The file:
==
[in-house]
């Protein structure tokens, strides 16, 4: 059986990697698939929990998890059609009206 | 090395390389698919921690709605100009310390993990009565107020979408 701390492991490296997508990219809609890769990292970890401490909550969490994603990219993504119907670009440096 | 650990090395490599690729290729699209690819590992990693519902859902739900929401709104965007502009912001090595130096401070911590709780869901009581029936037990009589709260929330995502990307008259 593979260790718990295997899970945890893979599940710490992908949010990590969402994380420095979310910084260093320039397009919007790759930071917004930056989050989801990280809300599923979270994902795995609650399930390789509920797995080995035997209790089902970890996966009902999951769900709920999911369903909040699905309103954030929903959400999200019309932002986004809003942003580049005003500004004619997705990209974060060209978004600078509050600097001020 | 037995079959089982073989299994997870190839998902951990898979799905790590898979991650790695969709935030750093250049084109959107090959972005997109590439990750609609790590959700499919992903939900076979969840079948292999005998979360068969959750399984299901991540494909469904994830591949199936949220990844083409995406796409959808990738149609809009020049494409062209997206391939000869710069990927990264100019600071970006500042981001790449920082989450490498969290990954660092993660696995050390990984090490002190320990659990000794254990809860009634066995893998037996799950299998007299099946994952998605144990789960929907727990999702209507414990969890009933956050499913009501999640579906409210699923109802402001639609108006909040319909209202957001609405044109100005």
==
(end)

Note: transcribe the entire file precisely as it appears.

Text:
[in-house]
């Protein structure tokens, strides 16, 4: 059986990697698939929990998890059609009206 | 090395390389698919921690709605100009310390993990009565107020979408 701390492991490296997508990219809609890769990292970890401490909550969490994603990219993504119907670009440096 | 650990090395490599690729290729699209690819590992990693519902859902739900929401709104965007502009912001090595130096401070911590709780869901009581029936037990009589709260929330995502990307008259 593979260790718990295997899970945890893979599940710490992908949010990590969402994380420095979310910084260093320039397009919007790759930071917004930056989050989801990280809300599923979270994902795995609650399930390789509920797995080995035997209790089902970890996966009902999951769900709920999911369903909040699905309103954030929903959400999200019309932002986004809003942003580049005003500004004619997705990209974060060209978004600078509050600097001020 | 037995079959089982073989299994997870190839998902951990898979799905790590898979991650790695969709935030750093250049084109959107090959972005997109590439990750609609790590959700499919992903939900076979969840079948292999005998979360068969959750399984299901991540494909469904994830591949199936949220990844083409995406796409959808990738149609809009020049494409062209997206391939000869710069990927990264100019600071970006500042981001790449920082989450490498969290990954660092993660696995050390990984090490002190320990659990000794254990809860009634066995893998037996799950299998007299099946994952998605144990789960929907727990999702209507414990969890009933956050499913009501999640579906409210699923109802402001639609108006909040319909209202957001609405044109100005």